Peggy Lee

Born 26 May 1920. Died 21 January 2002.

jazz vocalist

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The parallels between music and life.

An eminent Oncologist talks about the parallels between this classic song and his work.

Featured in BBC Music Clips


From the time of her early 1940s hit 'Why Don't You Do Right?' Lee managed to create an individual approach to each and every song. She was born Norma Deloris Egstrom but changed her name to Peggy Lee whilst working as a teenage singer on a local radio station in Fargo, North Dakota.

She had a traumatic upbringing, and moved home frequently, but she began singing around the Jamestown area with Doc Haines' Orchestra, later joining the big bands of Sev Olson and Will Osborne.

While she was singing in a vocal quartet at the Ambassador West in Chicago, Benny Goodman hired her to sing with his band for two years from 1941, recording a string of popular hits including 'I Got It Bad and That Ain't Good' and the chart-topping 'Somebody Else is Taking My Place'.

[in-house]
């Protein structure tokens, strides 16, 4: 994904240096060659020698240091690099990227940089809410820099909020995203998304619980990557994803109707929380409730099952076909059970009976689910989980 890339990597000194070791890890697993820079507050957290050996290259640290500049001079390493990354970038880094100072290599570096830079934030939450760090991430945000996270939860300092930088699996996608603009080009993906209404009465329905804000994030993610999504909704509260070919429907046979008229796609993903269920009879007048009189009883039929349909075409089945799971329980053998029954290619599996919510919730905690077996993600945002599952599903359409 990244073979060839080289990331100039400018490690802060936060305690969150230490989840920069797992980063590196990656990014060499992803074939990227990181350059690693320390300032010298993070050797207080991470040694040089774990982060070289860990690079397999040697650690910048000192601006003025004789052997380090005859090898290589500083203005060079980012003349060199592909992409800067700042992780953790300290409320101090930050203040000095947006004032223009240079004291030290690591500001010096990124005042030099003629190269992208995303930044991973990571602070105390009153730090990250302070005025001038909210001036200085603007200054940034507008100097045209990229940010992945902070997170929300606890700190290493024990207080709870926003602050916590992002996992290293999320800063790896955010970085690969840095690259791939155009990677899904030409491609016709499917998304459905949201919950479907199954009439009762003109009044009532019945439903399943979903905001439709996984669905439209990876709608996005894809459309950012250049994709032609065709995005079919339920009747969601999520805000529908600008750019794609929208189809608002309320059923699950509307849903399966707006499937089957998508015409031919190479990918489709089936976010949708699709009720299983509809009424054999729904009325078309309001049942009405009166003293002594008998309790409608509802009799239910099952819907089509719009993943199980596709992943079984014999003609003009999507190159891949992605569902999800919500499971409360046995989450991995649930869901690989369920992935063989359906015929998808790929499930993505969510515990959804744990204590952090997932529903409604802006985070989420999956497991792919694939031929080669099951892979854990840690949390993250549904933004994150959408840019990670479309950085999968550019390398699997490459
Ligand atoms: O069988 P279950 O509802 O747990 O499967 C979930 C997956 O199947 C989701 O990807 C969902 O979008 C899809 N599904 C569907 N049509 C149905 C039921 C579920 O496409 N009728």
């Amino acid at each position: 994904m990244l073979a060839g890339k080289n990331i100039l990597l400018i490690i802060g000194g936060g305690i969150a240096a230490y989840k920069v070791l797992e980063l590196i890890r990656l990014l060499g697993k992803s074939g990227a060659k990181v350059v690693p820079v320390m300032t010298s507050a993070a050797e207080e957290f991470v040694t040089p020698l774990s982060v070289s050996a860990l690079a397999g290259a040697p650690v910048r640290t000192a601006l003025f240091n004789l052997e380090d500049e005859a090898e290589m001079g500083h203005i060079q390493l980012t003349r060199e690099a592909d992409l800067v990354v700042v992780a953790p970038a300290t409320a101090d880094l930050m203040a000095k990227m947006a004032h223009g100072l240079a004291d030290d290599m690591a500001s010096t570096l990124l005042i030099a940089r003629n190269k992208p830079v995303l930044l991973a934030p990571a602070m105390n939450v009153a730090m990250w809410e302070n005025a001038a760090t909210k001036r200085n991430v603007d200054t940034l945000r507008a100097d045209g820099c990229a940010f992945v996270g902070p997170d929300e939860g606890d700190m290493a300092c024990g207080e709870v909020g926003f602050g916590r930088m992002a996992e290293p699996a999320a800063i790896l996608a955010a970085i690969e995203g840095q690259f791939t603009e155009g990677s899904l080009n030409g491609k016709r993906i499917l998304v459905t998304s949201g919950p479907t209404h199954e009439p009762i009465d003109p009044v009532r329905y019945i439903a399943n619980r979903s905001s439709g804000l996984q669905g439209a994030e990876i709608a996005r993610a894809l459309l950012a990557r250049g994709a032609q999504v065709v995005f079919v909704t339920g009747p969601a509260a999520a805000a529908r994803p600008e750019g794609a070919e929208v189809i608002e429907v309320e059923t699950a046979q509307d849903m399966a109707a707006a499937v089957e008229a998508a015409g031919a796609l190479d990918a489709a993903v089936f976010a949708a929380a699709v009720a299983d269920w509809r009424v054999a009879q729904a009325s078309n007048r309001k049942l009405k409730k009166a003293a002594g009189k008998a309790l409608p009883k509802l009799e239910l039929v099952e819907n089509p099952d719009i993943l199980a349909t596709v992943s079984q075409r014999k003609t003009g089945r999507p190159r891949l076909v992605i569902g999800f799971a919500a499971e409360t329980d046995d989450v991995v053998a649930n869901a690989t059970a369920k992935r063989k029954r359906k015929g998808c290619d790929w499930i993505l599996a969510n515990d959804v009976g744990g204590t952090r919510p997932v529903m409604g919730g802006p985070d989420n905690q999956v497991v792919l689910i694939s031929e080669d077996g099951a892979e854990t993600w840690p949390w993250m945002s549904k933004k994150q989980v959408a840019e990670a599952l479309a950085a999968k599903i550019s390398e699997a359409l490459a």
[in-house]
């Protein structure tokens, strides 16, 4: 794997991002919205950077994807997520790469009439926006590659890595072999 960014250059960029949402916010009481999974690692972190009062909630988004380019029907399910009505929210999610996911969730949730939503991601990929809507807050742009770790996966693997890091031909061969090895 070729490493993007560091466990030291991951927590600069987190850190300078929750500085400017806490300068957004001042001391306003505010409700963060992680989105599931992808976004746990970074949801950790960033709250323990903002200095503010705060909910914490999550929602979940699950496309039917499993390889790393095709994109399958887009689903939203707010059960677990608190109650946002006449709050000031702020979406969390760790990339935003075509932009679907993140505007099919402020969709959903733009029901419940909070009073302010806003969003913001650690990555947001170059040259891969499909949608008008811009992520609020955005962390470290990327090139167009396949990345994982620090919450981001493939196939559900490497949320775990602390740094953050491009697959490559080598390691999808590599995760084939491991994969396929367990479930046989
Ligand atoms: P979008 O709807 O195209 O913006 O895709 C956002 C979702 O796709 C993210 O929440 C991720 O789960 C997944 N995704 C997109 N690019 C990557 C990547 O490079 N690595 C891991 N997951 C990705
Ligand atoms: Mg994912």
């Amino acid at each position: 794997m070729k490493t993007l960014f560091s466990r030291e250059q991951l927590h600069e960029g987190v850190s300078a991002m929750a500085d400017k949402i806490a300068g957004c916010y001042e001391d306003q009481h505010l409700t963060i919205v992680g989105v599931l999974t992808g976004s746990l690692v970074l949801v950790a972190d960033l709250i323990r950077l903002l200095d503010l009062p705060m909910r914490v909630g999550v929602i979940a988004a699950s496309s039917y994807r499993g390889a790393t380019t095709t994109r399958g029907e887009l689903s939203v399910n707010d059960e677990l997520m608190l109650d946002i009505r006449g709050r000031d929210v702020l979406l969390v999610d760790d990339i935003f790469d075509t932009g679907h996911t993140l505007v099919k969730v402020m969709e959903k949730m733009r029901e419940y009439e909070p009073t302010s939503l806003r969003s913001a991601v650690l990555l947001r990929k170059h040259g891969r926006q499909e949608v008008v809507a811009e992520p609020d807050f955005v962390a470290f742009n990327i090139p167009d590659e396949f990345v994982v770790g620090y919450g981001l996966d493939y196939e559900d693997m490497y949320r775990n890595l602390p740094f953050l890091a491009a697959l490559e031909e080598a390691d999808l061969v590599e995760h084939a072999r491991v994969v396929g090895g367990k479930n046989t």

Her film debut was with Goodman, singing 'Why Don't You Do Right?' in the movie 'Stage Door Canteen' (1943). She married Goodman's guitarist, Dave Barbour, and after a temporary retirement from music, Lee began to produce a sequence of impressive and popular songs, including 'Golden Earrings', 'It's a Good Day' and 'Manana'.

She recorded albums with Nelson Riddle who had successfully backed Ella Fitzgerald and Frank Sinatra. On screen she made 'Mr Music' (1950), 'The Jazz Singer' (1953), and 'Pete Kelly's Blues' (1955) for which she won an Oscar nomination as Best Supporting Actress for her alcoholic nightclub singer in the midst of a breakdown. For 'Lady and The Tramp', she wrote several songs in addition to providing voices (sung and spoken) for four cartoon characters.

She had her greatest hit with the world-weary 'Is That All There Is?' From the 1970s onwards her public appearances were interspersed with bouts of illness, and she tended to appear wrapped in scarves and wearing dark glasses. Although she has had no hit records since the 1960s, she remained an influential force on generations of jazz singers until her death in 2002.

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BBC Reviews

  1. Review of Classics and Collectibles

    Classics and Collectibles 2003

    Reviewed by Morag Reavley
    Double-album compilation from the divine Ms Lee.
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